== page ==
As for moments when my parents yelled and made me feel terrible, I think it's par for the course. I don't blame them. I remember a specific night when I was 19 and they'd come to have dinner at my university (in a different state). My room mates and I had made dinner for our parents and my mom and dad noticed that I did not eat much of what was served. They abruptly left as soon as the meal was over and everyone else was still sitting around the table. I had to walk them downstairs and out of the building, while knowing that everyone was exchanging looks and talking about me back inside, other parents included. My parents chose to scream at me outside my building, in front of several people that were walking or sitting nearby. I still find it hard to understand what screaming at a frail, scrawny, scared 19 year old girl (in front of other people) is going to do. I know their frustration at my situation got the better of them. But I was thoroughly embarrassed, ashamed, depressed, and hurt.
They told me I "wasn't even trying" on more than one occasion, which made no sense to me considering I was doing everything in my power to get a handle on the situation and use my resources. Once, my father even threatened to stop paying for my therapist, as if that was somehow a solution. His reason: it obviously wasn't helping me, because I wasn't as far along as I should be.
I'll tell ya, though, I was a girl with "daddy issues." It's plan and simple, though as far as that phrase goes, it was really anything but simple. My dad and I didn't have a good relationship and while it's gotten better over the years, there is still room for improvement. The eating disorder thrived off of my problems with my father, his words to me, his manner towards me, and his lack of support.
My mom picked up the slack, though she still had her faults.
But you know what, everyone does. I can't blame her and I don't. She did what she could and she was wonderful to me, providing me with help that I needed, financially and emotionally. My dad was a different story, but since they're married, he was along for the ride whether he liked it or not.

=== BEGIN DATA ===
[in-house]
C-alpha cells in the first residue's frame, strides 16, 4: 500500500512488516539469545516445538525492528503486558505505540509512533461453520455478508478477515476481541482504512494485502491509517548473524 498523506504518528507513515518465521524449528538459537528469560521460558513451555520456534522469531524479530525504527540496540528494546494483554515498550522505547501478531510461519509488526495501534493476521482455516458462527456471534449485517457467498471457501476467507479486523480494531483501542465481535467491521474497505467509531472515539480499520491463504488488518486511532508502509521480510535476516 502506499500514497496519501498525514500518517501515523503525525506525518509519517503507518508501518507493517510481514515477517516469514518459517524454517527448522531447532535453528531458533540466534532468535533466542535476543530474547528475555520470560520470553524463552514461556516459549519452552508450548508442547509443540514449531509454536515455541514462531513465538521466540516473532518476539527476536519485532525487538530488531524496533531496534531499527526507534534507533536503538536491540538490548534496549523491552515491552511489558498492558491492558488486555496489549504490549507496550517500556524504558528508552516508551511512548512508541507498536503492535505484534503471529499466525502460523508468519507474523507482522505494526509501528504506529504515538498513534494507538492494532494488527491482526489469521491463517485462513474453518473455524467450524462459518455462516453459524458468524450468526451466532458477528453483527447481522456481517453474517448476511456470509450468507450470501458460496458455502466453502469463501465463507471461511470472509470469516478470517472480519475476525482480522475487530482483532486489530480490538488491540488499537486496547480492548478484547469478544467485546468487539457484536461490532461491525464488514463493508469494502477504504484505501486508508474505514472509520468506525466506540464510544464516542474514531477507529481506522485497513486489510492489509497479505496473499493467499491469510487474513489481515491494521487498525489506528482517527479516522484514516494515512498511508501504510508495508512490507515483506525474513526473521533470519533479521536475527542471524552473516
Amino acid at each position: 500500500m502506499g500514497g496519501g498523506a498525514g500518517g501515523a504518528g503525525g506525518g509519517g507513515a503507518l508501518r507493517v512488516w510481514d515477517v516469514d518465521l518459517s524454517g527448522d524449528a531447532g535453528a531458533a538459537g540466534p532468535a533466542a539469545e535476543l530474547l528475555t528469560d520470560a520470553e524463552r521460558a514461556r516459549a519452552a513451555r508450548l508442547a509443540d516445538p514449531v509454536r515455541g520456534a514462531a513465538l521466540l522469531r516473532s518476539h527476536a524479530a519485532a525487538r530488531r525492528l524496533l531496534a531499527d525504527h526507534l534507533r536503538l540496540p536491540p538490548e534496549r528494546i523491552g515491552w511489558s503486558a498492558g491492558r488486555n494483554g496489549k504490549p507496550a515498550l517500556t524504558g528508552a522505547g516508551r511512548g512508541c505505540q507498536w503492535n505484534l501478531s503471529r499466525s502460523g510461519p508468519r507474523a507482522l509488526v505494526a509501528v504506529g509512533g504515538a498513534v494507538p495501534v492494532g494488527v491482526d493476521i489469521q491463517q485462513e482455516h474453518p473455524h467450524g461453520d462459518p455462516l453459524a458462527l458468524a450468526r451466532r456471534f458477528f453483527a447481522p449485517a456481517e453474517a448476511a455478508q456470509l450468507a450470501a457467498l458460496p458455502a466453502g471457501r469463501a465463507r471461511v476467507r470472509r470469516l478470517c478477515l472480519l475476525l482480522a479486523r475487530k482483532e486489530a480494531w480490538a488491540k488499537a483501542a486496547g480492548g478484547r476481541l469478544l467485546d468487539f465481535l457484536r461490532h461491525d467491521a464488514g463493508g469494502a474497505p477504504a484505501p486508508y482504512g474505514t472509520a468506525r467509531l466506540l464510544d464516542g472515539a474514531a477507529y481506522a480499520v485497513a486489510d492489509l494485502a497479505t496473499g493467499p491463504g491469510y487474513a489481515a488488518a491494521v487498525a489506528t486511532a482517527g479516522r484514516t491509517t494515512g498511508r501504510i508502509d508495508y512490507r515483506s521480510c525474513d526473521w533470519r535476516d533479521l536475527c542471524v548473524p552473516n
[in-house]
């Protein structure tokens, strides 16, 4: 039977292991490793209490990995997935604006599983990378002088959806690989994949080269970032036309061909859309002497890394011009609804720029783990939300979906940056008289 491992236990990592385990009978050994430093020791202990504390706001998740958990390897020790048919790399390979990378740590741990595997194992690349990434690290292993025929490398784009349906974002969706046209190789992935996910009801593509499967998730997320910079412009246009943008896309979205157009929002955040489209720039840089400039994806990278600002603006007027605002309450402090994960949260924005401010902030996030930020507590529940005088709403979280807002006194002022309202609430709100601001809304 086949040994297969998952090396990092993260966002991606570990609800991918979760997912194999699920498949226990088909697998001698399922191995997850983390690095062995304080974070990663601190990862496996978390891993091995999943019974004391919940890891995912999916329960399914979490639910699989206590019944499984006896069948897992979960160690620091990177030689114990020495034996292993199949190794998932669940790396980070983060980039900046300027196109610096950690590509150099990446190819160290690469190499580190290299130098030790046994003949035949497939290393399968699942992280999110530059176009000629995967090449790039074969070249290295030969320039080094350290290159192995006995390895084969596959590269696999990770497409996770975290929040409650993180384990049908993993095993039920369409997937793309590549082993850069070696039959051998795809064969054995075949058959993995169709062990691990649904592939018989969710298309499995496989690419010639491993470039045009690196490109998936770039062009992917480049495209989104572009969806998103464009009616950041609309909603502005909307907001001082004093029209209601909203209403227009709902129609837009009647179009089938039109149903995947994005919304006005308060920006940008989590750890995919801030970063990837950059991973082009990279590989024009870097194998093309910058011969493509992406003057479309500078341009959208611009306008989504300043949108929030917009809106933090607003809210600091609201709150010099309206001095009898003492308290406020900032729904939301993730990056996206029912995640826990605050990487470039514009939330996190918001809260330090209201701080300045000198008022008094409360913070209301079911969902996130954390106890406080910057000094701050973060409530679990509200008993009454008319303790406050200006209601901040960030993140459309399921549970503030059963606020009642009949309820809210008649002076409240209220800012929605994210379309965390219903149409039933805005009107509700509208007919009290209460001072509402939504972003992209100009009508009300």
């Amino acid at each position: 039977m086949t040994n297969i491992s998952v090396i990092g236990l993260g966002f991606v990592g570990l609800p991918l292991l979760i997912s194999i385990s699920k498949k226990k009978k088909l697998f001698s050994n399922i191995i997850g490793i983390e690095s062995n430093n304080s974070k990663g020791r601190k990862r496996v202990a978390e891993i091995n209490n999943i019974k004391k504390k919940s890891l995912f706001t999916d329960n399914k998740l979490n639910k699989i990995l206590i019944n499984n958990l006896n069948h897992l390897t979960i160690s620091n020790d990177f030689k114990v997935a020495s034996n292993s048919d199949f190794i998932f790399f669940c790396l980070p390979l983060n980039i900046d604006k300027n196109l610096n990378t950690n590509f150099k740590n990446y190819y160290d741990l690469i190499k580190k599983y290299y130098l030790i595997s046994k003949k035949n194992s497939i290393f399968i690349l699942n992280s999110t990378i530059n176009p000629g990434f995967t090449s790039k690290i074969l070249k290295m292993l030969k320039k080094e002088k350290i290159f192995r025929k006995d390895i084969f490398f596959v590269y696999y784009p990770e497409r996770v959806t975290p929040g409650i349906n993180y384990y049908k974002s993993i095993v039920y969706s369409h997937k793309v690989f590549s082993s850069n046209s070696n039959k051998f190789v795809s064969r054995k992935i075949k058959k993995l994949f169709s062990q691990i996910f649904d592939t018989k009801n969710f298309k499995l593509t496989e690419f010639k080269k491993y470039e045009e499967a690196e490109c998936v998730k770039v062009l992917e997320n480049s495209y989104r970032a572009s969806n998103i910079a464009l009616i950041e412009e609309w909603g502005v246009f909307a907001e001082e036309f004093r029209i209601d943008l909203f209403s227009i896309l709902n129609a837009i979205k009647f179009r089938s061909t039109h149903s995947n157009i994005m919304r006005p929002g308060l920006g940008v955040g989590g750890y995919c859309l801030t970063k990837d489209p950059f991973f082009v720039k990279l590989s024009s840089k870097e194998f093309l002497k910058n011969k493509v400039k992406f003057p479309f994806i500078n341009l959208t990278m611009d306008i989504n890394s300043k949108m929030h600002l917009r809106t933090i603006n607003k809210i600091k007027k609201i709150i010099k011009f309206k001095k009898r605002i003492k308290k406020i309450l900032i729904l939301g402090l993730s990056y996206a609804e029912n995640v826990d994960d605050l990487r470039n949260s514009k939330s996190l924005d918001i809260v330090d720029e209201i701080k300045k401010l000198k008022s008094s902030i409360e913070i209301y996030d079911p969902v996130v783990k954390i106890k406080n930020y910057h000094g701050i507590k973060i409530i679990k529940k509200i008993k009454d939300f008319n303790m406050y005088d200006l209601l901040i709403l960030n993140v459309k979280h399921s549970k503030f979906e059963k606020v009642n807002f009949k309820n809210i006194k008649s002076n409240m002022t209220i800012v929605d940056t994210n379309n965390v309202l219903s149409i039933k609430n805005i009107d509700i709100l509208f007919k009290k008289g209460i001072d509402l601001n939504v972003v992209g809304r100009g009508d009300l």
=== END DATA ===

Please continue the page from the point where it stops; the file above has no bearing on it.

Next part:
And as for moments when they seemed to stop paying attention, well, it happens I guess. When I was doing better, doing well, they seemed to forget that there was ever a problem. Seemed to ignore that I was still in pain, still dealing, still healing. They didn't seem to understand that even though I would eat 3 meals a day, I was still not mentally recovered. They didn't "get" that even though I gained weight, I was still freaking out inside, still not in a place that was good. I got the distinct feeling, and often, that they thought Well, her weight is up, she's eating and doing pretty well—she's out of the woods. Finally.
Not that simple, but of course, you and I both know that.
You have to understand, though, that I answered your question from my own memories and thoughts, and that I now look at it all with a few more years under my belt, some extra wisdom, and a healthy recovered mind I was lacking before. At 25, I look at my past with my parents with the ripe desire to be a parent myself as soon as it happens for me, and the knowledge that nothing is EVER as easy as it looks...and that what seems so obvious to me may never have been obvious to the people around me. I love my parents and they did more for me during my illness and recovery than many parents do or can. They have always loved me and my mom supports me so much now with all my endeavors to reach out to others, to help and support, to spread the message that recovery is possible. She sees how far I've come and she's come pretty far herself. My dad's transformation is yet to be seen, but that has very little to do with my eating disordered past and very much to do with his own life.
It's not always about us. Parents are people. Parents are people. Parents are people. I think every child should be required to say that three times every day as s/he grows up. :) It can take us a while to realize that. And while I still would have done some things differently if I was them, I'm sure their job was no piece of cake. It's the now that matters. And I'm happy with the now.
What a question! :)